Customer service Engagement

A Client-Inspired Wish

One of the most amazing clients I’ve had the privilege and joy of collaborating with for 25 years recently retired. I wish there were more managers like her because it would mean more engaged and productive workplaces. Let me tell you why.

Peg helped grow a successful university distance education department, having started at a time when distance education was in its infancy. She navigated the changing technology that transitioned from broadcasting live classes via satellite to online delivery of courses. [Because she isn’t comfortable with attention, I only use her first name in this post.]

To inspire others, here’s a sample of what made Peg an impressive manager.

Management approach
All jobs come with some degree of stress from conflicting goals, operational and budget issues, internal politics, etc. Acknowledging this, Peg approached her work as an ongoing challenge: “I simply focus on what needs to be done and how to make it happen. Not just to push ahead, but with concern for how it will affect customers, employees, and everyone involved.”

I saw this play out in everyday situations and in crisis. The latter was a case of “lost in space” when a satellite failed a few days before the start of a semester. Peg rallied her team to find workable options for students and client companies with minimal service disruption.

Customer-focus was another part of Peg’s success. Besides responsive customer service, she believed in client outreach and appreciation as key to building long-term relationships with students and their employers. “Our programs may be by distance, but not our relationships,” Peg was fond of saying.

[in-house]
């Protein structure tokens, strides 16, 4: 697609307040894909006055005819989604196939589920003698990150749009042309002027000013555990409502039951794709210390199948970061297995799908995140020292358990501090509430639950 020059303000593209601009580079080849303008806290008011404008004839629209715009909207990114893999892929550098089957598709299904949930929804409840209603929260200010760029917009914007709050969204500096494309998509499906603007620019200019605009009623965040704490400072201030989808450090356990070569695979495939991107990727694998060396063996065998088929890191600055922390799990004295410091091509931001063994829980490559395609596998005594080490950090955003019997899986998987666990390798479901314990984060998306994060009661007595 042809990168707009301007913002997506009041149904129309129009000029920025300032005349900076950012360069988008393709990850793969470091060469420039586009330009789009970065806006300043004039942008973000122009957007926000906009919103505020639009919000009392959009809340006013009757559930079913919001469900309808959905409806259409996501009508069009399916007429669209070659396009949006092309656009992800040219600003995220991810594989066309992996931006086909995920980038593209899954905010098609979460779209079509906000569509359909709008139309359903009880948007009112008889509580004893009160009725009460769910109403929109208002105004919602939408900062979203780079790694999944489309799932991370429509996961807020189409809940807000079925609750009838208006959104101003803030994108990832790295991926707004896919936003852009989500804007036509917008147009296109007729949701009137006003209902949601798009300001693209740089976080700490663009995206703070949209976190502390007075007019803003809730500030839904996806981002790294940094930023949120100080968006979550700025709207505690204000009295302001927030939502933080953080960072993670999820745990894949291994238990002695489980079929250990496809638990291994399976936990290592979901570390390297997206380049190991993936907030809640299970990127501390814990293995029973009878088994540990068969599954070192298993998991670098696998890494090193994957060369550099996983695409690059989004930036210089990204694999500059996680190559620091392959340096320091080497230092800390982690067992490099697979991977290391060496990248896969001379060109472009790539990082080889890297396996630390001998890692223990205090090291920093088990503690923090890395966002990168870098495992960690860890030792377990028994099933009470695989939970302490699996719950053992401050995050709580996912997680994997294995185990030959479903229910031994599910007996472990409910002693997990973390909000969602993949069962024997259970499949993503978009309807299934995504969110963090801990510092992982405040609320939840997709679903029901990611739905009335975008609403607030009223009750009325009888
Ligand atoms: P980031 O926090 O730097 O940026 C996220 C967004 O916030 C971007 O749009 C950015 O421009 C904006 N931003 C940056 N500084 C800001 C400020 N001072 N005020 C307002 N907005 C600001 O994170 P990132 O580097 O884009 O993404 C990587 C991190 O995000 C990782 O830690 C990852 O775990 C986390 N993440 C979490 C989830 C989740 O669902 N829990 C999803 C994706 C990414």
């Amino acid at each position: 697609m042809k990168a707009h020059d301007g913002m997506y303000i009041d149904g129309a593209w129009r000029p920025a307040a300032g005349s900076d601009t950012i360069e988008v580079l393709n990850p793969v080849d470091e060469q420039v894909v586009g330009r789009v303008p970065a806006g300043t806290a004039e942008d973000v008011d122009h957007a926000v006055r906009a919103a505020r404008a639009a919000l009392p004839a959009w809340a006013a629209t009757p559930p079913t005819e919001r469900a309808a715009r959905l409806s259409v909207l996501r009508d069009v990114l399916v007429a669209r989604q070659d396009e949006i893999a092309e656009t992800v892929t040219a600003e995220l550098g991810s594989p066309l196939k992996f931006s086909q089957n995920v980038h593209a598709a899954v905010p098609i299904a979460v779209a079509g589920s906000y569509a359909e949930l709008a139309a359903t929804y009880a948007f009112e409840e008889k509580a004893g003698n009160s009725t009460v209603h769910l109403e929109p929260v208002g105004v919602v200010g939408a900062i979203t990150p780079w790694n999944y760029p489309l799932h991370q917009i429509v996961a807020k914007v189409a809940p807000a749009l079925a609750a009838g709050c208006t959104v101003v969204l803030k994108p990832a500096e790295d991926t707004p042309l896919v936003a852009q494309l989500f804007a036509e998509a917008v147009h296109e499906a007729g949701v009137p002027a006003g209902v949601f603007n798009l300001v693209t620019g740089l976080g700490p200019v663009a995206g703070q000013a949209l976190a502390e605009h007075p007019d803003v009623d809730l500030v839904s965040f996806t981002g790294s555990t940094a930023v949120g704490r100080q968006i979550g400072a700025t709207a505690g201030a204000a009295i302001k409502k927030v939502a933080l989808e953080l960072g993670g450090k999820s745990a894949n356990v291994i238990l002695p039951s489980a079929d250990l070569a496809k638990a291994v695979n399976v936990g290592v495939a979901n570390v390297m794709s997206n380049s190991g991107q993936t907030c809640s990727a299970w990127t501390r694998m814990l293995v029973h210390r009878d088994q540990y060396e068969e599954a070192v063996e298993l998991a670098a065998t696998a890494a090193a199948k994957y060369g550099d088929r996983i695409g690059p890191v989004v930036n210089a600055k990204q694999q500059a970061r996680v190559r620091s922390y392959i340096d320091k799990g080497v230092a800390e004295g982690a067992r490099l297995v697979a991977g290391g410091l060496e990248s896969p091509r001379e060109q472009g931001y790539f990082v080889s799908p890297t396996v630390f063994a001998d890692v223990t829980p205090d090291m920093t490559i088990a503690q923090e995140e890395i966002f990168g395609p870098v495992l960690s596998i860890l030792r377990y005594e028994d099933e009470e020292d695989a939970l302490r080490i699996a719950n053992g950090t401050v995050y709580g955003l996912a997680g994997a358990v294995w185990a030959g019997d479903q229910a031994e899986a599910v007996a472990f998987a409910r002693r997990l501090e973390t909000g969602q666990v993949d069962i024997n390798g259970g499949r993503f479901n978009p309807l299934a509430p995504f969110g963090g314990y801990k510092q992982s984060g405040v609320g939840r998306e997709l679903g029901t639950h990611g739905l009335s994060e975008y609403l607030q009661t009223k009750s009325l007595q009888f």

Internal marketing 
Peg also focused on building relationships with employees and internal partners by:

  • investing in team members by encouraging their professional development
  • engaging employees in staff retreats for strategic planning, transition planning, and marketing planning
  • communicating and collaborating with faculty and staff to maximize program development
  • keeping employees, faculty, and administrators informed and “in the loop”
  • being accessible to and respectful of those she worked with.

Her sense of humor allowed staff to comfortably let off steam in a busy, sometimes stressful environment — another key attribute to creating an effective team and supportive office culture with minimal turnover.

I know my wish for more managers like Peg is not realistic, but I can wish for people to learn from her success.



Leave a Reply